Sunday, August 19, 2012

Never 7: The End of Infinity Review

Never 7: The End of Infinity follows Ishihara Makoto, a college student who must attend "Seminar Camp" with three other students from his college.  For the Seminar, Makoto and fellow students Yuka, Haruka, and Okuhiko will take up residence in a lodge on a southern island for one week.
Unfortunately, not all is well.  On April 1st, before the Seminar begins, Makoto has a dream in which he is viewing a the corpse of an unknown female.  While this is initially unsettling but nonthreatening, A series of premonitions during the subsequent days make Makoto begin to wonder if it might be cause to worry: Could it be that his dream is a premonition that will come true on the morning of April 6th?  Can he find a way to prevent this future from occurring?


A few years ago, I was just getting into Visual Novels.  The fourth that I ever played was an rather interesting one, well known in English-speaking Visual Novel circles, "Ever 17: The Out of Infinity".  Made by Kindle Imagine Developers (KID) in 2002 and translated for English-speaking audiences by Hirameki International a few years later, Ever 17 managed to gain a strong western following, helped by the engaging plot, the lack of adult scenes, and the availability of a translation in a fledgeling fanbase where the pool of works that were in a language that the fans could understand was severely limited.

Though Ever 17 gained a good-sized fanbase, none of the other games in the Infinity series were ever translated, likely due to the collapse of both Hirameki and KID.  In summer 2010, however, a fan-produced translation patch was released for the third game in the series, "Remember 11: The Age of Infinity".  Now, in summer 2012, we of the English-language Visual Novel fanbase may once again experience Infinity with the release of GundamAce's translation for the first game in the series: "Never 7: The End of Infinity".

General Impressions

 Overall, I was pleasantly surprised with Never 7.  Going into it, I couldn't expect it to have a plot on the same level as Ever 17, which has continued to hold a place in my top visual novels due to that particular aspect.  Additionally, between Ever 17 and Remember 11 displayed a marked improvement in presentation, I felt it would be inevitable that Never 7 (which predates Ever 17) would end up being a game with a few interesting plot ideas with a presentation that was rough, but not enough to completely interfere with the ideas.  (This is not to say, of course, that I wasn't looking forward to the release of the translation.)  The anticipated roughness was there, but not nearly so much as I was expecting, and in a few ways I'd say that Never 7 may even have an upper hand against Ever 17.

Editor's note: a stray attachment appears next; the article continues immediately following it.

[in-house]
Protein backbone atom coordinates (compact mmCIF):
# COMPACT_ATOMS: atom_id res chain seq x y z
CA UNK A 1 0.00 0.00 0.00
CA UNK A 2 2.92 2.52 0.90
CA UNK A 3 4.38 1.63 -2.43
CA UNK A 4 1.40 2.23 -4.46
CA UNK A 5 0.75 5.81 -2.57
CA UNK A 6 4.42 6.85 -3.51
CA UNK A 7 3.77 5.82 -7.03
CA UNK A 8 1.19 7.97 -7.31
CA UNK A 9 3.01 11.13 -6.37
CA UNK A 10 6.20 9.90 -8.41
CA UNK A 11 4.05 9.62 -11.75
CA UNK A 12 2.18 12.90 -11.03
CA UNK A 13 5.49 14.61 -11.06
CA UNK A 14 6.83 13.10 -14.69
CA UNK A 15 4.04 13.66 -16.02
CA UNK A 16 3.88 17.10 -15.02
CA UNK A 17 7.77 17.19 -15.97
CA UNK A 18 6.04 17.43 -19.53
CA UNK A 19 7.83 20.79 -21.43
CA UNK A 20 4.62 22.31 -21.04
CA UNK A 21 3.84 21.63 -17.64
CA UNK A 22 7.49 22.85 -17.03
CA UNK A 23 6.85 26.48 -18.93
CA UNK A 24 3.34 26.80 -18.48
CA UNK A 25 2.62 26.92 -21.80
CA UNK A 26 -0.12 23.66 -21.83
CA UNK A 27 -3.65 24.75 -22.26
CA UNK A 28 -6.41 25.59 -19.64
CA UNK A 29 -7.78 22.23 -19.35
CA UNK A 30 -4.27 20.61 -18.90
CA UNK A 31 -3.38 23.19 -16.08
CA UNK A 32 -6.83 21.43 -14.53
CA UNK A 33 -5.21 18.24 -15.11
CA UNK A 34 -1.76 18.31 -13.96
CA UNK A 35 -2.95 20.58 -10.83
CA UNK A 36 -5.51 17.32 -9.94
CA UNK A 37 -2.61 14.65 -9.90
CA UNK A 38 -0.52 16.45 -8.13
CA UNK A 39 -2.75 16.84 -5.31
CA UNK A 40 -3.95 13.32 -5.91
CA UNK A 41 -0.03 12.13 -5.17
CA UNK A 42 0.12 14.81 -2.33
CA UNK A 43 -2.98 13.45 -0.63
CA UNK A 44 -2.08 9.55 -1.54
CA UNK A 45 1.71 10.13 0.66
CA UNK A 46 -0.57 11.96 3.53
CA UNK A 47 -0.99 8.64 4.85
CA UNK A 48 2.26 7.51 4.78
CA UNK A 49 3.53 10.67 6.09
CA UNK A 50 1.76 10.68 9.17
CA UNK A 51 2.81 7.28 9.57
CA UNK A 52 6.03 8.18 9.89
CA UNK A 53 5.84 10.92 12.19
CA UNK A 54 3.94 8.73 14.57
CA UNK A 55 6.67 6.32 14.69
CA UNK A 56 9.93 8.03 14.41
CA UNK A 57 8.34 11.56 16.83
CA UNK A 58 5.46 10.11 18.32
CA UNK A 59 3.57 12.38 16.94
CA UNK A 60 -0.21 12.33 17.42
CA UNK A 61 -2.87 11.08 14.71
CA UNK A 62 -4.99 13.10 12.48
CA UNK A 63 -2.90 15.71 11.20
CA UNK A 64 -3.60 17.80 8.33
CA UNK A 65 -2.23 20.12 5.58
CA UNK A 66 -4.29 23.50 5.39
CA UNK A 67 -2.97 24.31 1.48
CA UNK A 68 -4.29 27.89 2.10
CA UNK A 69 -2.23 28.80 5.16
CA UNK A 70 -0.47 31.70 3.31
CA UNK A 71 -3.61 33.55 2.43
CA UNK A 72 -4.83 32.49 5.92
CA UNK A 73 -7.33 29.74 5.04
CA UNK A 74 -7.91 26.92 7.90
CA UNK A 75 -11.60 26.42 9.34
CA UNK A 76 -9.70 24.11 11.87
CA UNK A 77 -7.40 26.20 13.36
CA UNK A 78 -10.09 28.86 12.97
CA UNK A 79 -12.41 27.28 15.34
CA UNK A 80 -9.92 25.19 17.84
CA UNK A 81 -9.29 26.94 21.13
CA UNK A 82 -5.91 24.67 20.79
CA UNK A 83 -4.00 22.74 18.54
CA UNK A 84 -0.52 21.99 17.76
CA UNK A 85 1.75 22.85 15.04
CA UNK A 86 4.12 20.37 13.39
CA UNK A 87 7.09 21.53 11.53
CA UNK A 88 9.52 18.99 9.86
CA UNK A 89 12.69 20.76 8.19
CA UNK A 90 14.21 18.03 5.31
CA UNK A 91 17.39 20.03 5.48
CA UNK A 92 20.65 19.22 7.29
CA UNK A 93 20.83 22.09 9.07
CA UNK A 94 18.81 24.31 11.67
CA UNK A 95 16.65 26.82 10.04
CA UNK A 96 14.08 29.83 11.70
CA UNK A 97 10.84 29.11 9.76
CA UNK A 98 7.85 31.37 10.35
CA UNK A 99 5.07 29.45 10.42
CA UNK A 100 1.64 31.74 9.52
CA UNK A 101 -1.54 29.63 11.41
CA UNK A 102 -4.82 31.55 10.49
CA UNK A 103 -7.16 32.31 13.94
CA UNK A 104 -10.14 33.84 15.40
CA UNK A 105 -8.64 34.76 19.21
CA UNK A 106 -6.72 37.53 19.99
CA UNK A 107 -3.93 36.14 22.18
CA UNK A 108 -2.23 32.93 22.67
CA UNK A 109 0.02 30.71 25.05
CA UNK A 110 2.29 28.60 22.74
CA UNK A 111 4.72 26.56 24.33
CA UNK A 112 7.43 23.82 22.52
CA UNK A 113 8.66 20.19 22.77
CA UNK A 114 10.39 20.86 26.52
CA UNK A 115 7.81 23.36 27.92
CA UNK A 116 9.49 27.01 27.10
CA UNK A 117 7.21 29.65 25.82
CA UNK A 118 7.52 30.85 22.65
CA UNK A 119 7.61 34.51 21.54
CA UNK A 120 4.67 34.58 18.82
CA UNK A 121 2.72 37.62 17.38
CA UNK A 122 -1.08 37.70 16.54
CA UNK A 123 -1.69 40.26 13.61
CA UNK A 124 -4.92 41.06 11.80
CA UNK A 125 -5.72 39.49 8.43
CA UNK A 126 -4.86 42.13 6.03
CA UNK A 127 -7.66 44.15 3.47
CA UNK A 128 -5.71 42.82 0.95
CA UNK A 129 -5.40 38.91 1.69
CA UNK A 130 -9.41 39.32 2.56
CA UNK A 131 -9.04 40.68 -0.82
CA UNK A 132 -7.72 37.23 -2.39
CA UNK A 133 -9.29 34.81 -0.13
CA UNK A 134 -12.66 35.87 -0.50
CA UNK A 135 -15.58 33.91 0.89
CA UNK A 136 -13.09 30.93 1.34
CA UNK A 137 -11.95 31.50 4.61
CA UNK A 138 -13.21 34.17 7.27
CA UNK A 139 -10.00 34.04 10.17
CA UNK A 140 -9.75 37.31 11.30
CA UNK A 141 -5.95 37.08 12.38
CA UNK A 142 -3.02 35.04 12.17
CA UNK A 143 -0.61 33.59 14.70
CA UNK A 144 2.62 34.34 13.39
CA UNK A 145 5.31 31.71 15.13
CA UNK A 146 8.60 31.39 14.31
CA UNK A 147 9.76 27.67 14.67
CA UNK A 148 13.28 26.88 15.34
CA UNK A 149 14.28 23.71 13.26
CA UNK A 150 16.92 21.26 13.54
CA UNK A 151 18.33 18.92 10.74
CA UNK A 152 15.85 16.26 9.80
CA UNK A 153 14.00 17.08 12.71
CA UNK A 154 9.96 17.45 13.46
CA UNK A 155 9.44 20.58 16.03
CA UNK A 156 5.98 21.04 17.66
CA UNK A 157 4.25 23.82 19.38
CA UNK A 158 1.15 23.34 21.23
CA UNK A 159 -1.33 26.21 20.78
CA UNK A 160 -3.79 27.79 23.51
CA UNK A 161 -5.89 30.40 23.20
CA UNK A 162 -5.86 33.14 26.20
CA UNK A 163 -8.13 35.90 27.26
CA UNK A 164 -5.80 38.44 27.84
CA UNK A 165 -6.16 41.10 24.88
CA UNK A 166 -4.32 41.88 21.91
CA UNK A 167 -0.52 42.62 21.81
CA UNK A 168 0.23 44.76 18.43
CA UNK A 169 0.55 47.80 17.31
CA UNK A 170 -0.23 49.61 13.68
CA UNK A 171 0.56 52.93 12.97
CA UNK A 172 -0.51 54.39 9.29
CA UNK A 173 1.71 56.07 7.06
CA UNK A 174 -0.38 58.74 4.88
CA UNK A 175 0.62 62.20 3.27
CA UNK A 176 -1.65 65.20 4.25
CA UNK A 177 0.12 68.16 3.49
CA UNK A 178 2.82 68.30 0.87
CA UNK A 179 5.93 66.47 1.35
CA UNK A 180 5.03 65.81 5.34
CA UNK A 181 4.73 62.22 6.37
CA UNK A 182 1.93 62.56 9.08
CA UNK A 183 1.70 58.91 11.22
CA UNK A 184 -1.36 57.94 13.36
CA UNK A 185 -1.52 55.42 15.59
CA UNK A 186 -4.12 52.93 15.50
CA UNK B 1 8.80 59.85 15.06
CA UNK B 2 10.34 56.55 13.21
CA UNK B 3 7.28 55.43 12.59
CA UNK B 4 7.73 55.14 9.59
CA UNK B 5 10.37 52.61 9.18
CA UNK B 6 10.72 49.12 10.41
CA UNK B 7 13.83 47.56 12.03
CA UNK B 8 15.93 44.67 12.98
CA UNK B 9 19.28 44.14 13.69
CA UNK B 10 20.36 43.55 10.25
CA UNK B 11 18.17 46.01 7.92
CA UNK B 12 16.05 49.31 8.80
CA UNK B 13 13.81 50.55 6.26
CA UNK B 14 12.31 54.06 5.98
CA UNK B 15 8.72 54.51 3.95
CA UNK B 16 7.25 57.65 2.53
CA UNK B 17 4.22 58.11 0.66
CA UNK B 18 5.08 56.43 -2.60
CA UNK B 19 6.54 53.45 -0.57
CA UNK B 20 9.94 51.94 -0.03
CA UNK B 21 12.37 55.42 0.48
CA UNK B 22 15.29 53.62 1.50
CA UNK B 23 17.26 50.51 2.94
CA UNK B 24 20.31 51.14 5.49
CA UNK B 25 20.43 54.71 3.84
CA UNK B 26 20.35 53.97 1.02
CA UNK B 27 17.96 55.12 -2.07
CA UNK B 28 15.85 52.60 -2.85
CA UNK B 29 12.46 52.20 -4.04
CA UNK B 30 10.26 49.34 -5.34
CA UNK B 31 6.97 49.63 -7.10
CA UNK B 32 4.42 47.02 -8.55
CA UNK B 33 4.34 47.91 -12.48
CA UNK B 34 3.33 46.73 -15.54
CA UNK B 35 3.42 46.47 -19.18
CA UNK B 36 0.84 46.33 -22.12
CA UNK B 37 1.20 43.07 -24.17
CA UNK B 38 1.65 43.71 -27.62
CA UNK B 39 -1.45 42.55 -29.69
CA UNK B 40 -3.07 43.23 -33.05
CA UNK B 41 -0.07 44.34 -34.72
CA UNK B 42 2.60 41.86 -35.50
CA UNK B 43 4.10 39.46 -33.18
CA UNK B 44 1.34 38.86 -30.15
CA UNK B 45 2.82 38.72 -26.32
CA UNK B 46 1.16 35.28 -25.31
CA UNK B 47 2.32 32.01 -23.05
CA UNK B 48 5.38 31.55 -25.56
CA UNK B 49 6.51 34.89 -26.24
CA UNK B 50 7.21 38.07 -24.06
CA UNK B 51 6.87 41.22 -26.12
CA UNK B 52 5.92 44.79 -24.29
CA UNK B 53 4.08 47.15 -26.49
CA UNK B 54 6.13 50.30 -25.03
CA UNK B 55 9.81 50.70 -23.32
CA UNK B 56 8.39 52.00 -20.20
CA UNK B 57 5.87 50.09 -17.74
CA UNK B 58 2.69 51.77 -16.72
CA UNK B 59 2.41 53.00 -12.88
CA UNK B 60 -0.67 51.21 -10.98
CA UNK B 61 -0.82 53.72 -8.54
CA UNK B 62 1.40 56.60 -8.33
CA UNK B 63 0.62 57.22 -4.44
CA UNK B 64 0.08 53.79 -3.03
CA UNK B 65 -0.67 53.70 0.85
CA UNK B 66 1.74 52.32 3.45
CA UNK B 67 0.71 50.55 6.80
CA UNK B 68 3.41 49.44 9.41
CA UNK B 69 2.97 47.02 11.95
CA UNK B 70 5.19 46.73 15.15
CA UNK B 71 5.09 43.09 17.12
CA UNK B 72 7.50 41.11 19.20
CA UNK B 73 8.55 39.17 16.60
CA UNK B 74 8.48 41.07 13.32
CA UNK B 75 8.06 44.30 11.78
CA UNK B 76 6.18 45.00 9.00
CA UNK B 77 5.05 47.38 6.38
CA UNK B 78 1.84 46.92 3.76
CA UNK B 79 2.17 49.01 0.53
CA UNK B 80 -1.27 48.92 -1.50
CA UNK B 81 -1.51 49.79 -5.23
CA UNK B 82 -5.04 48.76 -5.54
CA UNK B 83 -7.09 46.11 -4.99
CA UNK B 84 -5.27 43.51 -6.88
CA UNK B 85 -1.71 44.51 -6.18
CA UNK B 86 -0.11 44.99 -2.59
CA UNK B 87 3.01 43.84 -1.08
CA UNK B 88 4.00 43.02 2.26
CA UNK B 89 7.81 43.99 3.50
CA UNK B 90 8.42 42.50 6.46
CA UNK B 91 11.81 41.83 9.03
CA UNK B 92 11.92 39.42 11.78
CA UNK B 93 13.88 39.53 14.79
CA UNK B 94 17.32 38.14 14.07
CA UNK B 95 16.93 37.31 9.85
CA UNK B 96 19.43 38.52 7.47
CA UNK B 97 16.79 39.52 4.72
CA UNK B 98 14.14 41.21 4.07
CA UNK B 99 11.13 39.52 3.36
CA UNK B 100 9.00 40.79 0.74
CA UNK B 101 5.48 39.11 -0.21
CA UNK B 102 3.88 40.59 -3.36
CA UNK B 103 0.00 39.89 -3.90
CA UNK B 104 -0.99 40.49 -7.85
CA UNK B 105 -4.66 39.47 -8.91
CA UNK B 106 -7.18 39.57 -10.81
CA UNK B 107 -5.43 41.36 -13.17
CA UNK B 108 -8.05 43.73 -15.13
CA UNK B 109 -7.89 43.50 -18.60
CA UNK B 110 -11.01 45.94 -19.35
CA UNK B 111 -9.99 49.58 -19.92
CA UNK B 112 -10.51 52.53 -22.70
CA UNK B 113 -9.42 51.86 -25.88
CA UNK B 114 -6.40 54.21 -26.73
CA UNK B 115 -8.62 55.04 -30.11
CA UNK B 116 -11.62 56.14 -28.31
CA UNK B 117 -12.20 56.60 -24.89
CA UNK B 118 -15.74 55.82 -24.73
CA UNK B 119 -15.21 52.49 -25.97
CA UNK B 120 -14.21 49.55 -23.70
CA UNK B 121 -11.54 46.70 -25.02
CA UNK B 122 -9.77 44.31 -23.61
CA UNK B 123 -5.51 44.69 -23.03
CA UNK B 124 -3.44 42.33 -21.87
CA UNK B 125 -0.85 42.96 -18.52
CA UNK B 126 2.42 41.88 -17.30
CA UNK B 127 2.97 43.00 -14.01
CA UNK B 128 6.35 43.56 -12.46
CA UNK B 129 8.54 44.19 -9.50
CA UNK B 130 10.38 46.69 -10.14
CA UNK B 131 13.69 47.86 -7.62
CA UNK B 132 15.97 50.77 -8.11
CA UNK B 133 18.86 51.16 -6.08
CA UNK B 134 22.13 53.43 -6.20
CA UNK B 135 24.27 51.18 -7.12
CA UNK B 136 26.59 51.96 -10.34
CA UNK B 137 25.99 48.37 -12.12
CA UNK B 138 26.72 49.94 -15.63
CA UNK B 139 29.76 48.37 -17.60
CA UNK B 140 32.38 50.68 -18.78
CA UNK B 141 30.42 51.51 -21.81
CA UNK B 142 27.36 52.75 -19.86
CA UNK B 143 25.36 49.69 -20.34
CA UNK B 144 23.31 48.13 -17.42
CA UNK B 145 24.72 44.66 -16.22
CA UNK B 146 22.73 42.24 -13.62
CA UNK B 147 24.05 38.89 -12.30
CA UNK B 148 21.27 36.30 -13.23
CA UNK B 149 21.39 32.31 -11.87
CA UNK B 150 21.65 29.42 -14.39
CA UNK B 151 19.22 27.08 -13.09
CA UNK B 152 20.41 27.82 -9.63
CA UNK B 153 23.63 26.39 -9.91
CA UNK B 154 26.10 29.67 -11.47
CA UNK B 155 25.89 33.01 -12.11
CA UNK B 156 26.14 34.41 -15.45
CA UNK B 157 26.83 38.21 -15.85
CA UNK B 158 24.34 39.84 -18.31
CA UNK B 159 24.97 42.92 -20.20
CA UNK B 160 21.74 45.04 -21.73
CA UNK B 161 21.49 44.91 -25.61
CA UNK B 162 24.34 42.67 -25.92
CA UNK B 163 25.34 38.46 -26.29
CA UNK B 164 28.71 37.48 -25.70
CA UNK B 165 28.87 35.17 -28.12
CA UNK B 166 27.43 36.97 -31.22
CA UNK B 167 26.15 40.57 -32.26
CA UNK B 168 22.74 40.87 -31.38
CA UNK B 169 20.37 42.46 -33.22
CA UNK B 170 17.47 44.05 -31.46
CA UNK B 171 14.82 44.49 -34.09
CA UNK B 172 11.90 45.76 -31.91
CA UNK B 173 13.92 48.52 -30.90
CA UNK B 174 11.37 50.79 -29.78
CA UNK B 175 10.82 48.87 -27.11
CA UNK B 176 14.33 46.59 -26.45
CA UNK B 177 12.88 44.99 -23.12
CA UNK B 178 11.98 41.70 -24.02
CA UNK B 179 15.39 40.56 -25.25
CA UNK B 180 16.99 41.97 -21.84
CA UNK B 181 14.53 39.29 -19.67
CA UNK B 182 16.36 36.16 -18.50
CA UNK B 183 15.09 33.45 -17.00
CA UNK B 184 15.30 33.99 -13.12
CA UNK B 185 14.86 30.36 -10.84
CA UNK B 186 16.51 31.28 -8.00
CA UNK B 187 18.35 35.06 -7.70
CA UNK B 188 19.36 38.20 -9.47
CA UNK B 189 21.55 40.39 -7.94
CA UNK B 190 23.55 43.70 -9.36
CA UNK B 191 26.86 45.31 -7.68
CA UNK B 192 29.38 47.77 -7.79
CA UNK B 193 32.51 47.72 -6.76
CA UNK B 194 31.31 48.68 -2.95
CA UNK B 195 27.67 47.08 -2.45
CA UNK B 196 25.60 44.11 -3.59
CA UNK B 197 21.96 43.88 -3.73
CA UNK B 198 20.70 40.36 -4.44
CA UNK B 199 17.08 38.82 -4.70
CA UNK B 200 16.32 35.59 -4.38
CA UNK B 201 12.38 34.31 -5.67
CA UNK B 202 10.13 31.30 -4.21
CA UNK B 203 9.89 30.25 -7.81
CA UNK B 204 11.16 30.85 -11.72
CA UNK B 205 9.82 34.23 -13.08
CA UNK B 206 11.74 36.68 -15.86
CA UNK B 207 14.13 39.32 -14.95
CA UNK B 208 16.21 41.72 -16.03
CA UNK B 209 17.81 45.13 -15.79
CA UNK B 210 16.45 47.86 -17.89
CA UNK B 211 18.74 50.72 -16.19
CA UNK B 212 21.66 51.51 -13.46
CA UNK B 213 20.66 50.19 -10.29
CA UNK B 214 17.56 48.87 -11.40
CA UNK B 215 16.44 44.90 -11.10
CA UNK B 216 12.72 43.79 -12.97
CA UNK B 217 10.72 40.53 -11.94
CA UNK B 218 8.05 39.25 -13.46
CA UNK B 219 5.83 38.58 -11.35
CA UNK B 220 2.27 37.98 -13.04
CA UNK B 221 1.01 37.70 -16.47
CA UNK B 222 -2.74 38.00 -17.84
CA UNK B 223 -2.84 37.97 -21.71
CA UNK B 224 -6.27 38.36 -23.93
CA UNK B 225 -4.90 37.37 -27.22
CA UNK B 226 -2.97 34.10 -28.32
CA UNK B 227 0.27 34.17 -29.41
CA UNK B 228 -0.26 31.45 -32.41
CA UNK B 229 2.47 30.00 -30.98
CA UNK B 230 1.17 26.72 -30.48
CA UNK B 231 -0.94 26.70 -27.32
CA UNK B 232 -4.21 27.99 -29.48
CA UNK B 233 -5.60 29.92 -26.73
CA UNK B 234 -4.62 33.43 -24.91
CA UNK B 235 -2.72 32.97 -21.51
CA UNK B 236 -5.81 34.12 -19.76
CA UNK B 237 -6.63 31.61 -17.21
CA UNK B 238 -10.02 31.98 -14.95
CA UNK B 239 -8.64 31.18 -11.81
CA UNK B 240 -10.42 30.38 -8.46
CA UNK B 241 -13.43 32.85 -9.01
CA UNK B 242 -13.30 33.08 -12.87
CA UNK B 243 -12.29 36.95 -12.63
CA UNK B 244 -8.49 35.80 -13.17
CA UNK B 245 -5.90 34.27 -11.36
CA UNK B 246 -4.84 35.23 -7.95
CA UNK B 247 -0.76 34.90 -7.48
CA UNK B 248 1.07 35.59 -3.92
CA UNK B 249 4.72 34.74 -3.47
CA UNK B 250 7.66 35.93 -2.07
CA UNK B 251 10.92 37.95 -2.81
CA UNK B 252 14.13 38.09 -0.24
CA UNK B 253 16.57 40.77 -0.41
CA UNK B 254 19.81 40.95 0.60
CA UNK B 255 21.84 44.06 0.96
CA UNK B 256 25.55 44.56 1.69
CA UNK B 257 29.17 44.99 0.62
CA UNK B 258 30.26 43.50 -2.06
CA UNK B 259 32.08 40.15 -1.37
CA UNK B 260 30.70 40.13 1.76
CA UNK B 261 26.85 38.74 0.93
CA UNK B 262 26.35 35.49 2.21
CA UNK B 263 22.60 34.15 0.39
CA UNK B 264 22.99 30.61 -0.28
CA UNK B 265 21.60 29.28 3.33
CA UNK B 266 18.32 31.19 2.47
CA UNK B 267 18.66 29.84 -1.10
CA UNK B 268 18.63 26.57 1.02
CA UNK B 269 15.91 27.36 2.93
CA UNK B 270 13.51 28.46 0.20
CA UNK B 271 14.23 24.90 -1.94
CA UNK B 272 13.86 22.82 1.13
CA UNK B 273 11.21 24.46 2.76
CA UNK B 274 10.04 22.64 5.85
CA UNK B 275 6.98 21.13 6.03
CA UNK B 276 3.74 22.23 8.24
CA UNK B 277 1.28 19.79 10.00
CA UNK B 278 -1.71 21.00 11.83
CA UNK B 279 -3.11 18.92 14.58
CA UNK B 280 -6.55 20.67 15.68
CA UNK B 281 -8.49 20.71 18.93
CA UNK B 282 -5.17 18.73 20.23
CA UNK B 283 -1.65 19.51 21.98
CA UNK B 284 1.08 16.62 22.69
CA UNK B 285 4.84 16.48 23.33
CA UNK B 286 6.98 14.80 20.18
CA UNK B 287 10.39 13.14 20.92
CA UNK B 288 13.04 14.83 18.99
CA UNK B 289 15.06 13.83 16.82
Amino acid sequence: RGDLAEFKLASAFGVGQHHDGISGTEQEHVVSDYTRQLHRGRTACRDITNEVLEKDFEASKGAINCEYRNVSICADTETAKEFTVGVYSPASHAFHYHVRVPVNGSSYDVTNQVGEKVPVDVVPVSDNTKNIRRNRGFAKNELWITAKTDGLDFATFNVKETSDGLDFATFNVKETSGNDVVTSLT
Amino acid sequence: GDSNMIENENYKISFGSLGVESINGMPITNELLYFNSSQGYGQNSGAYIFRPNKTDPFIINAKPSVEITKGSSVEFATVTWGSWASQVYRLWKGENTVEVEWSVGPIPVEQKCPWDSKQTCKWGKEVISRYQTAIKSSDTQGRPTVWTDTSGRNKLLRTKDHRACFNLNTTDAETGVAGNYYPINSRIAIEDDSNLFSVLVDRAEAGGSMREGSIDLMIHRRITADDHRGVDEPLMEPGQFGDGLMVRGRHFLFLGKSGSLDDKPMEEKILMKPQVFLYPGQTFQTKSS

Structure-wise, Never 7 is nothing more than a standard "Male character meets five female characters, decisions decide which girl's story is pursued" Visual Novel.  This was a bit of a disappointment to me, as Ever 17 started on that model before breaking out of it slightly (While each girl had a story, not all of them had a romance subplot), and Remember 11 ditched it entirely (One path, with events viewed first from the perspective of one character, which then unlocks the ability to view the same events from a different perspective).  I was also struck by fact that, having completed two paths as of this writing, there is a distinct lack of mysteries that would seem to belong to a overarching meta-plot.  (In contrast, Ever 17's path endings left more unanswered questions than they actually answered in preparation of the final path, and Remember 11's structure was basically "Raise questions on Kokoro's Chapter, Answer them on Satoru's)
I don't have much to say about the visuals, except for the statement that the art in Never 7 is a constant reminder of the era in which it was released.  Not necessarily a bad thing, but it may seem a little odd to those who are more used to the modern style of Visual Novel art.